Not that there’s anything wrong with those avenues, but they just aren’t for me.

But she’s got some really good ways of dealing with my own mind, and that’s by shifting my Ego out of the way. My Ego, I’ve discovered, is taking centre stage and ruining everything. Because I let him do it.

The single most important thing I’ve learned so far is to detach myself from my anxiety. It’s been kind of a game changer for me. Anxiety is not ME. It’s like a really bad accessory to my Self.

Yes, that’s a capital S “Self”. I’m getting into that Buddhist, yoga, meditation-y kinda stuff. But it makes so much sense. And it’s so beautiful.

My Ego and my Self are very different. My Ego is a maniac who thinks everything is black and white. Good or bad. He’s an extremist. He is the one who chatters on and on in my brain about all of the worst case scenarios, and can’t just BE. He is the worst.

My Self is my conscious self. She is my awareness. She just chills and observes and I equate her with love. She is Me.

Think about it for a moment.

Say something in your head. Say “I can’t shut up”. Say those words in your mind.

You ‘heard’ it, didn’t you? That was your Ego. It wasn’t you. You are the one who heard it, so you aren’t the one who said it.

The first step to realizing this stuff is just to listen and become aware of that chattering voice in your head. Your Ego is the one who responds to ev-er-y-thing out there, and makes flip-flopping judgments in regard to pretty much everything. He’s full of opinions and responses. Just listen to him rattle on:

“Okay, John didn’t text me back. He must be angry with him. I know he’s probably just busy, but, no, I mean he looked at me kind of funny yesterday so many he’s pissed. He’s definitely angry. It must have been something I said… what was it, what was it…. Who knows. John is like everyone else in my life. He doesn’t truly love me anyway, so I shouldn’t even care because….”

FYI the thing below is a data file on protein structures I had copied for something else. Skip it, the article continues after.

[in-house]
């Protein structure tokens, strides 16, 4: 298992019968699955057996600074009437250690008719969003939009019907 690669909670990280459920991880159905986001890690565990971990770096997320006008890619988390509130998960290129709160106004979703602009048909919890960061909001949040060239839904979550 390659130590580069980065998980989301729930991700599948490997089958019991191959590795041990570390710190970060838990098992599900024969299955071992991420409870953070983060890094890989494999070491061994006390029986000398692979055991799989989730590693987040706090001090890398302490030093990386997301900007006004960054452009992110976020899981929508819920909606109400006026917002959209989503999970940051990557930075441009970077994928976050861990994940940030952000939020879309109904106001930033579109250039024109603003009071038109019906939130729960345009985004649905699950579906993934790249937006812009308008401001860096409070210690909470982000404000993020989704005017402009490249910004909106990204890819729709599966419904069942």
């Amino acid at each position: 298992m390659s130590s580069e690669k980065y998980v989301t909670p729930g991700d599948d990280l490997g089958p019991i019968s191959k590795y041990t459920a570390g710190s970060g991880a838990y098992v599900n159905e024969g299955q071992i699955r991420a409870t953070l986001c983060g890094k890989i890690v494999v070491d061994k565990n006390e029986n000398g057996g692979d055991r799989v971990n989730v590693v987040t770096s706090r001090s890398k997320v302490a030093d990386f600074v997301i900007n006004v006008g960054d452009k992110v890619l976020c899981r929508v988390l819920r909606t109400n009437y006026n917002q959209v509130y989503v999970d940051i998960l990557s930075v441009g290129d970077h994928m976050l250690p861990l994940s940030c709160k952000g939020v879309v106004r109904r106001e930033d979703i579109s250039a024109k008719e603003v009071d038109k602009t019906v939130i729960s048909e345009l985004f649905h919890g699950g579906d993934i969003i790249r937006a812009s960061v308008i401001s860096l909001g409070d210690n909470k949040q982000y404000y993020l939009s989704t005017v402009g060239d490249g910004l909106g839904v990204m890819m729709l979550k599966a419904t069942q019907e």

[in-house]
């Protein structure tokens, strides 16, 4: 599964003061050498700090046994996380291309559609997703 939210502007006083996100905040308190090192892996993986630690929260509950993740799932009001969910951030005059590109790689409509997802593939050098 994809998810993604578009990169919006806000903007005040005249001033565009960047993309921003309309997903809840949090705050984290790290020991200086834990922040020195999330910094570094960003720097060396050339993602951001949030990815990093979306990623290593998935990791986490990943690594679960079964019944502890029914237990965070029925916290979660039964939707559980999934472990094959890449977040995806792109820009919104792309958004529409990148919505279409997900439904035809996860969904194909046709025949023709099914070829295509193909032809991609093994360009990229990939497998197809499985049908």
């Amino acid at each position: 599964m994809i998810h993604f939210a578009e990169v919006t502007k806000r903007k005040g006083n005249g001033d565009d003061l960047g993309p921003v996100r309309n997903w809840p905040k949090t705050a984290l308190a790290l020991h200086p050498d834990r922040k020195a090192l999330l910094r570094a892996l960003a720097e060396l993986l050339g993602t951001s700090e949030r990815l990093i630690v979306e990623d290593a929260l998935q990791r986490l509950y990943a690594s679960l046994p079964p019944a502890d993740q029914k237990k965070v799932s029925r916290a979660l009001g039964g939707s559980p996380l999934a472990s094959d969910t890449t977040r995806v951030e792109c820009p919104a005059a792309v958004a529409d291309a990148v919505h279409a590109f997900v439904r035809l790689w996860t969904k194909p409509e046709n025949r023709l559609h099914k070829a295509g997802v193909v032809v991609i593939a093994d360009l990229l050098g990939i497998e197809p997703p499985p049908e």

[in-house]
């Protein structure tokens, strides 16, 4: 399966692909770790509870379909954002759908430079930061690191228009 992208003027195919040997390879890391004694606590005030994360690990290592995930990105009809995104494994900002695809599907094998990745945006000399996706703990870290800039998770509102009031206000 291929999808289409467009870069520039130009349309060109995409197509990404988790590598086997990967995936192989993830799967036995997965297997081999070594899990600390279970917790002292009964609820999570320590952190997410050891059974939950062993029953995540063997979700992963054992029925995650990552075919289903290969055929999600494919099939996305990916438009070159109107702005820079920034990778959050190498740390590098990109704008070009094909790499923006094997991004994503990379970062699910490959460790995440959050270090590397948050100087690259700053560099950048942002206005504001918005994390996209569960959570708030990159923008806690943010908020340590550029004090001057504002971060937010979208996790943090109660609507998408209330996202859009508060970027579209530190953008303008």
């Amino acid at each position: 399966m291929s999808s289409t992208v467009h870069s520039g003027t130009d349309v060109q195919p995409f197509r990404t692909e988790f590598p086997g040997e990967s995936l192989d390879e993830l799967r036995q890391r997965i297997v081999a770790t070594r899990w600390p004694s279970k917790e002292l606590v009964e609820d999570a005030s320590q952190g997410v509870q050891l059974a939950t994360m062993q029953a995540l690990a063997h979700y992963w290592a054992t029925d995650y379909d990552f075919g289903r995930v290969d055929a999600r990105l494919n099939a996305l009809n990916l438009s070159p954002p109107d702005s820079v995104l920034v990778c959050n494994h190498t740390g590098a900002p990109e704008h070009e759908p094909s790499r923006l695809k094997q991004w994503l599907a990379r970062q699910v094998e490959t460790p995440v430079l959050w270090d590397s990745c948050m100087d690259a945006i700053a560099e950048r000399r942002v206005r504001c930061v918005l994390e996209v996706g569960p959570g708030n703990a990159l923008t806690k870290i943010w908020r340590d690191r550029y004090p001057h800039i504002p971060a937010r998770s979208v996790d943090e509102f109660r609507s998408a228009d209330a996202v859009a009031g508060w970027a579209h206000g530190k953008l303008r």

I mean, isn’t that how our minds tend to go when you’re anxious and come to the worst conclusions?

The key to starting on this journey is to just notice it. Don’t do anything, don’t try anything, and don’t think too much into it. Just notice that voice rambling on about everything. You’ll start to notice, like I have, that it’s there. And he just has a stupid opinion on everything. It’s almost never true – it’s almost always a distorted perception. A leap to conclusions based on almost no facts.

I am by no means an expert on this stuff. I am a beginner. But I do strongly believe that this might be a major step in the right direction for me. Maybe it’s the key to getting better, and to handling stress better in the future.

My learning will be ongoing. I don’t think it will ever end. I don’t think I’ll turn into the Dalai Lama any time soon, or ever. But I think I might be able to tap into a few things that just might help me perceive life a little differently.

Hopefully my ENORMOUS fan base won’t mind reading about it from time to time 😉

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2 thoughts on “Learning Curve.”